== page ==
Heads is an open source firmware, OS configuration and hardware hardening guide for building slightly more secure systems. Installing Heads requires opening the machine and extensive warranty voiding, so this document tries to answer some of the questions about it.
Table of contents
- Why replace UEFI with coreboot
- What’s wrong with UEFI Secure Boot
- Why use Linux instead of vboot2
- What about Trusted GRUB
- What is the concern with the Intel Management Engine
- How about the other embedded devices in the system
- Should we be concerned about the binary blobs
- Why use ancient Thinkpads instead of modern Macbooks
- How likely are physical presence attacks vs remote software attacks
- Defense in depth vs single layers
- is it worth doing the hardware modifications
- Should I validate the TPMTOTP on every boot
- suspend vs shutdown
- Disk key in TPM or user passphrase
- Why is it called Heads
- HOTP vs TOTP
- coreboot vs Linuxboot
- What happens if I lose/break my security key
While Intel’s edk2 tree that is the base of UEFI firmware is open source, the firmware that vendors install on their machines is proprietary and closed source. Updates for bugs fixes or security vulnerabilities are at the vendor’s convenience; user specific enhancements are likely not possible; and the code is not auditable.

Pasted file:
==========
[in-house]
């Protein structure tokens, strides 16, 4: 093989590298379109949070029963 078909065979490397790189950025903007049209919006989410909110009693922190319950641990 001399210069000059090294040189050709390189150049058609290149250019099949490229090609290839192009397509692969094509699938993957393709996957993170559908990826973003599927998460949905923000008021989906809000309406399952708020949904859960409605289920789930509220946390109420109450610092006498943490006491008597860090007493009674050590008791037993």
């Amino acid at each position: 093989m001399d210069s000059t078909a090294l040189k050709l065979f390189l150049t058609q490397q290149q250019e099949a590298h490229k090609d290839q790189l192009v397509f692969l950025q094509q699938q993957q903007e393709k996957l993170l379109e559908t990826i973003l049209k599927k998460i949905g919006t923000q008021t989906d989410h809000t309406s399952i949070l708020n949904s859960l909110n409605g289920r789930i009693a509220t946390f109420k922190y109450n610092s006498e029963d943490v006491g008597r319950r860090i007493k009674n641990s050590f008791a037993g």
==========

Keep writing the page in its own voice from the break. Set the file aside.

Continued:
UEFI is much more complex than the BIOS that it replaced. It consists of millions of lines of code and is an entire operating system, with network device drivers, graphics, USB, TCP, https, etc, etc, etc. All of these features represents increased “surface area” for attacks, as well as unnecessary complexity in the boot process.
coreboot is open source and focuses on just the code necessary to bring the system up from reset. This minimal code base has a much smaller surface area and is possible to audit. Additionally, self-help is possible if custom features are required or if a security vulnerability needs to be patched.
Can’t audit it, signing keys are controlled by vendors, doesn’t handle hand off in all cases, depends on possible leaked keys.
vboot2 is part of the coreboot tree and is used by Google in the Chromebook system to provide boot time security by verifying the hashes on the coreboot payload. This works well for the specialized Chrome OS on the Chromebook, but is not as flexible as a measured boot solution. By moving the verification into the boot scripts we’re able to have a much flexible verification system and use more common tools like PGP to sign firmware stages.
The mainline grub doesn’t have support for TPM and signed kernels, but there is a Trusted grub fork that does. Due to philosophical differences the code might not be merged into the mainline. And due to problems with secure boot (which Trusted Grub builds on), many distributions have signed insecure kernels that bypass all of the protections secure boot promised. Additionally, grub is closer to UEFI in that it must have device drivers for all the different boot devices, as well as filesystems. This duplicates the code that exists in the Linux kernel and has its own attack surface.